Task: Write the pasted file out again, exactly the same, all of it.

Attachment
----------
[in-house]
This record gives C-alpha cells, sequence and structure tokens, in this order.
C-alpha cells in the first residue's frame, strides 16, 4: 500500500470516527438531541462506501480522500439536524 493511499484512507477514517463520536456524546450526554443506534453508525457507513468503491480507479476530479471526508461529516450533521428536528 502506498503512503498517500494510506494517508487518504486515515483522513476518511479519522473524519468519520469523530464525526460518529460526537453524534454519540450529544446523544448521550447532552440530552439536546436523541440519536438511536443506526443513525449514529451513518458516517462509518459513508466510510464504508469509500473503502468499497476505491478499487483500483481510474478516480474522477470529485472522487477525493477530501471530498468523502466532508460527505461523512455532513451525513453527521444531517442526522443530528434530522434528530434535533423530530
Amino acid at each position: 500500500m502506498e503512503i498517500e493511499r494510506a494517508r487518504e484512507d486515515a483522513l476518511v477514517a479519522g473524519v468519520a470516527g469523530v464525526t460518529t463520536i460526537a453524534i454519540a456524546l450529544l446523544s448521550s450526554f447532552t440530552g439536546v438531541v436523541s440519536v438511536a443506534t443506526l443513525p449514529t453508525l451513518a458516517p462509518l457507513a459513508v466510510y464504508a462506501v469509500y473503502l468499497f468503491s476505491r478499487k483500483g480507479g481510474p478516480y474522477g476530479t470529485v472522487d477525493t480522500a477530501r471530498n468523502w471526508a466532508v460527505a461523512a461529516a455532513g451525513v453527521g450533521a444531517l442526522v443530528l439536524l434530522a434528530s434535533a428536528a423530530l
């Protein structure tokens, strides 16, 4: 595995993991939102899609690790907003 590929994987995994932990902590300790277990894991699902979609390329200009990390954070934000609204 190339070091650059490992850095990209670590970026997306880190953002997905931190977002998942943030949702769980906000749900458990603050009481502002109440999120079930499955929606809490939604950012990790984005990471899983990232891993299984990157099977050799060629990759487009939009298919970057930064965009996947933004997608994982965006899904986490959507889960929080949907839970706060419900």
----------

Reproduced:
[in-house]
This record gives C-alpha cells, sequence and structure tokens, in this order.
C-alpha cells in the first residue's frame, strides 16, 4: 500500500470516527438531541462506501480522500439536524 493511499484512507477514517463520536456524546450526554443506534453508525457507513468503491480507479476530479471526508461529516450533521428536528 502506498503512503498517500494510506494517508487518504486515515483522513476518511479519522473524519468519520469523530464525526460518529460526537453524534454519540450529544446523544448521550447532552440530552439536546436523541440519536438511536443506526443513525449514529451513518458516517462509518459513508466510510464504508469509500473503502468499497476505491478499487483500483481510474478516480474522477470529485472522487477525493477530501471530498468523502466532508460527505461523512455532513451525513453527521444531517442526522443530528434530522434528530434535533423530530
Amino acid at each position: 500500500m502506498e503512503i498517500e493511499r494510506a494517508r487518504e484512507d486515515a483522513l476518511v477514517a479519522g473524519v468519520a470516527g469523530v464525526t460518529t463520536i460526537a453524534i454519540a456524546l450529544l446523544s448521550s450526554f447532552t440530552g439536546v438531541v436523541s440519536v438511536a443506534t443506526l443513525p449514529t453508525l451513518a458516517p462509518l457507513a459513508v466510510y464504508a462506501v469509500y473503502l468499497f468503491s476505491r478499487k483500483g480507479g481510474p478516480y474522477g476530479t470529485v472522487d477525493t480522500a477530501r471530498n468523502w471526508a466532508v460527505a461523512a461529516a455532513g451525513v453527521g450533521a444531517l442526522v443530528l439536524l434530522a434528530s434535533a428536528a423530530l
């Protein structure tokens, strides 16, 4: 595995993991939102899609690790907003 590929994987995994932990902590300790277990894991699902979609390329200009990390954070934000609204 190339070091650059490992850095990209670590970026997306880190953002997905931190977002998942943030949702769980906000749900458990603050009481502002109440999120079930499955929606809490939604950012990790984005990471899983990232891993299984990157099977050799060629990759487009939009298919970057930064965009996947933004997608994982965006899904986490959507889960929080949907839970706060419900």